In the Line of Fire (1993)

In-the-line-of-fire

Dave’s 3-Word Review:
Eastwood, you devil.

As far as film stars go, I’m not the biggest fan of Clint Eastwood. Boo and hiss all you want, but I happen to believe the guy doesn’t have too much talent. I mean, sure, he’s got some talent to speak of, but if he isn’t typecast as the rough and tough guy with the Batman voice, I don’t know what he is. The fact is, sometimes the stuff he does works, sometimes it doesn’t. I have only seen one of the Dirty Harry films, but only because Jim Carrey was in it. I really couldn’t care less about that franchise, and I probably never will. As far as roles I think Clint Eastwood actually does a good job in? It’s far and few between for me, but In the Line of Fire is definitely one that I believe fits his character…overall.

This film is about Frank Horrigan, an aging secret service agent that has been around for several different Presidents, including JFK. The death of JFK is something that changed Agent Horrigan, as he sometimes feels responsible for not being there for the president when he was needed. When a deranged lunatic with a taste for theatrics makes a threat to the president, it’s up to Frank alone to outsmart “Booth” in his diabolical plot to kill the president. Only, Frank may be too old to mentally and physically handle this amount of stress.

Okay, presidential assassination films have been around forever…but they keep coming, because traumatic things like that really reel in an audience. Like I said, I think Clint Eastwood fit his role very well here, but it would have been absolutely nothing without John Malkovich. I’m telling you, I love almost everything that man is in, because he can play crazy so well that you either love to hate him, or just love him period. This was a love-to-hate scenario. This guy was crazy, he had some motive for his actions, but it was more along the lines of madness. After all, ol’ Batman voice needed a joker right? Was that mean? I don’t care.

Remember now, this film was done in the early ‘90s, and impressive as it was then, it’s equally impressive to know that after twenty years, the film still translates pretty well for a modern audience. I will say, however, that some ‘80s cheese garbage carries over here and there with some of the melodramatic scenes, but for the most part it stays pretty steady and sincere with how everything should have gone down. It’s action oriented, it’s mysterious, it’s diabolical, and it’s really smart. That plastic gun that Malkovich’s character is making from scratch is one of the best weapon ideas Hollywood’s ever had, really. Realistic? Not in a million years, but they play it off so well that yeah, you’ll believe it. The guy’s insane enough to create something like that, after all.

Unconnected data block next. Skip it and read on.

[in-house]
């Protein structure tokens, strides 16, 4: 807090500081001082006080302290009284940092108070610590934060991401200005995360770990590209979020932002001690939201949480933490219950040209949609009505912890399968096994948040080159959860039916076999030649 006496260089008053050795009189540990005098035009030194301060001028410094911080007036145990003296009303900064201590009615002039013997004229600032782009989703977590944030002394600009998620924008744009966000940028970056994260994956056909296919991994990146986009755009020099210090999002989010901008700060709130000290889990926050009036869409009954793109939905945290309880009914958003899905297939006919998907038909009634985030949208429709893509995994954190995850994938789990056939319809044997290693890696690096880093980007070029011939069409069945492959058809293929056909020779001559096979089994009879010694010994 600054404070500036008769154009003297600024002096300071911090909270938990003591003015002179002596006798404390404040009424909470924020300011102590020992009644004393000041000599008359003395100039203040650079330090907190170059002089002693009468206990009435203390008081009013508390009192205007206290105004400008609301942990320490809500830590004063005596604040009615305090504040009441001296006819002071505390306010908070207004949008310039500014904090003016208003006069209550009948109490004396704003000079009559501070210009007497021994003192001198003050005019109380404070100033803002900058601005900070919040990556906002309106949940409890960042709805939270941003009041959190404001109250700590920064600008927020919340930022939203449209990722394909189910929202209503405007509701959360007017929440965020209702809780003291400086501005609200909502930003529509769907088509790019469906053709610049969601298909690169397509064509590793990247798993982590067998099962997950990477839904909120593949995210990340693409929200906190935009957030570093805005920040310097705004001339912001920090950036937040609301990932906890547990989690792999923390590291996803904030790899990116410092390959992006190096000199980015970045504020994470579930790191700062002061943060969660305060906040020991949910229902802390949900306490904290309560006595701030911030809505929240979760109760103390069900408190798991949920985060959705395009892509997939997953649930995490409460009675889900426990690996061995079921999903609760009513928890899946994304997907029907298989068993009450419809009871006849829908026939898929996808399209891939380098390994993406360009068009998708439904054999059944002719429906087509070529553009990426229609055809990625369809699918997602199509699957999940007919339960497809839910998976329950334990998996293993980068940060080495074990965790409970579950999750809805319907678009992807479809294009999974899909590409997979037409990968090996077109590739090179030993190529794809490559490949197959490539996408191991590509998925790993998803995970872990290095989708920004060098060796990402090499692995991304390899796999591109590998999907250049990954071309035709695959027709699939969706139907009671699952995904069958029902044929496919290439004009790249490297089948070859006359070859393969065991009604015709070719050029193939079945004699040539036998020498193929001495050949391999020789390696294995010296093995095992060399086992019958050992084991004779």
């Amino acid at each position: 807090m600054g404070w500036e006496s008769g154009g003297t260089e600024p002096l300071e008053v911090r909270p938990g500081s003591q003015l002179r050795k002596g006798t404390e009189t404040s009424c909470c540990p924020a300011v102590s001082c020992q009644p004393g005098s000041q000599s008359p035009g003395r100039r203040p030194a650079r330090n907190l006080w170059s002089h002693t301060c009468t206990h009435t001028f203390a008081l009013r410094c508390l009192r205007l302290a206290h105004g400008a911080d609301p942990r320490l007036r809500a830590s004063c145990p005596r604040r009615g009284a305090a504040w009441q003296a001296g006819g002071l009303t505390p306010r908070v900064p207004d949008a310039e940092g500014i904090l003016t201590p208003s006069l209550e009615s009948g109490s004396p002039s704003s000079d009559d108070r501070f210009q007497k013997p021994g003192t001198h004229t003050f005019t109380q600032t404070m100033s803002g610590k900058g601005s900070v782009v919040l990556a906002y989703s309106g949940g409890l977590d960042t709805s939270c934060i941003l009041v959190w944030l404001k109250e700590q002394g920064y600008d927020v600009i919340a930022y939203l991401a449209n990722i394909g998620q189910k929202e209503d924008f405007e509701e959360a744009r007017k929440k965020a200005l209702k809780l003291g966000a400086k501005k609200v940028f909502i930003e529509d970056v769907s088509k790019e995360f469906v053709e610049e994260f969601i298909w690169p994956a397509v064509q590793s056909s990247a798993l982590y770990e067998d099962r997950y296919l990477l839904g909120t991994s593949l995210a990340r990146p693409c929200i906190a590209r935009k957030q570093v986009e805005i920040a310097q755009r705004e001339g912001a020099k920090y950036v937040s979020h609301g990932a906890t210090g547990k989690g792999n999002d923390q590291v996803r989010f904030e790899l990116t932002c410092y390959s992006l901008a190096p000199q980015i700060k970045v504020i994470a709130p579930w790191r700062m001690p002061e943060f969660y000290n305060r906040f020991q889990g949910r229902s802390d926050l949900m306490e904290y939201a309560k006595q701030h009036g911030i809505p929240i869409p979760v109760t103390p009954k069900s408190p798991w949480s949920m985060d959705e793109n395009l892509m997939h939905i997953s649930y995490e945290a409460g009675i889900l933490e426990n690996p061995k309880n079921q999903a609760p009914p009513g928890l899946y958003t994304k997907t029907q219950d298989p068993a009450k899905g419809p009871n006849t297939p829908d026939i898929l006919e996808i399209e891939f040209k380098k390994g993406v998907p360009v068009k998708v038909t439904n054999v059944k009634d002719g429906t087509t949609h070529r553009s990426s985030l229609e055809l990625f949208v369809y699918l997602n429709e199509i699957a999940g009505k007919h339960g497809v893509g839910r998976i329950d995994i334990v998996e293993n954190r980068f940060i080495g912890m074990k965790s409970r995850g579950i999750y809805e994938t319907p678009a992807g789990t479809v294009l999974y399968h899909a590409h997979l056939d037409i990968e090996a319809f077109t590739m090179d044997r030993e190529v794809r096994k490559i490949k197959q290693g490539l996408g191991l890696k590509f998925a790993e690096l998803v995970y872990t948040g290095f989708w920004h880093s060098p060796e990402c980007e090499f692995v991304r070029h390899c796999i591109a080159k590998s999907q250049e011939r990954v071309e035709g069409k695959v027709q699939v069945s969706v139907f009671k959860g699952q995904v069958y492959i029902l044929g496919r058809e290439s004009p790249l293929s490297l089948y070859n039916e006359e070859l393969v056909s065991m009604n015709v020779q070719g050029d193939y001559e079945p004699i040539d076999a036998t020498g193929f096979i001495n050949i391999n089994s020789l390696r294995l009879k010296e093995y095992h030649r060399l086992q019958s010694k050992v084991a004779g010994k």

My main objection in the film had to do with Lilly Raines, the female agent that is a romantic interest for Frank. I get it, he’s got to get over his wife, but I’m having incredible difficulty believing that this woman, played by Rene Russo (age. 39) would be romantically interested and infatuated with this 60 year old man. No, it’s the smarts and wisdom! Put a sock in it, he’s old, grey, wrinkly, constantly sweating and pushing heart attacks…how sexy he must be…no I’ll tell you what that was – the expectation that there has to be romance in a film like this. Did they need it? Not at all. Did it improve anything? Not at all, actually made things worse. Just saying.

The Good:

Overall, In the Line of Fire was actually a really fun and cool movie starring Eastwood as a secret service agent. The performances for the most part were spot on and they made things that are normally cliché and farfetched fun and believable. Malkovich and Eastwood play well against each other, making this a very memorable film.

The Bad:

We got some ‘80s cheese spilling over into the ‘90s, making some of the scenes feel weirdly melodramatic and off-putting. Also the romance between Eastwood and Russo is weird, man…weird.

Memorable Quote:

Mitch Leary: Call me Booth

Frank Horrigan: Why not Oswald?

Mitch Leary: Because Booth had flair, panache – a leap to the stage after he shot Lincoln.

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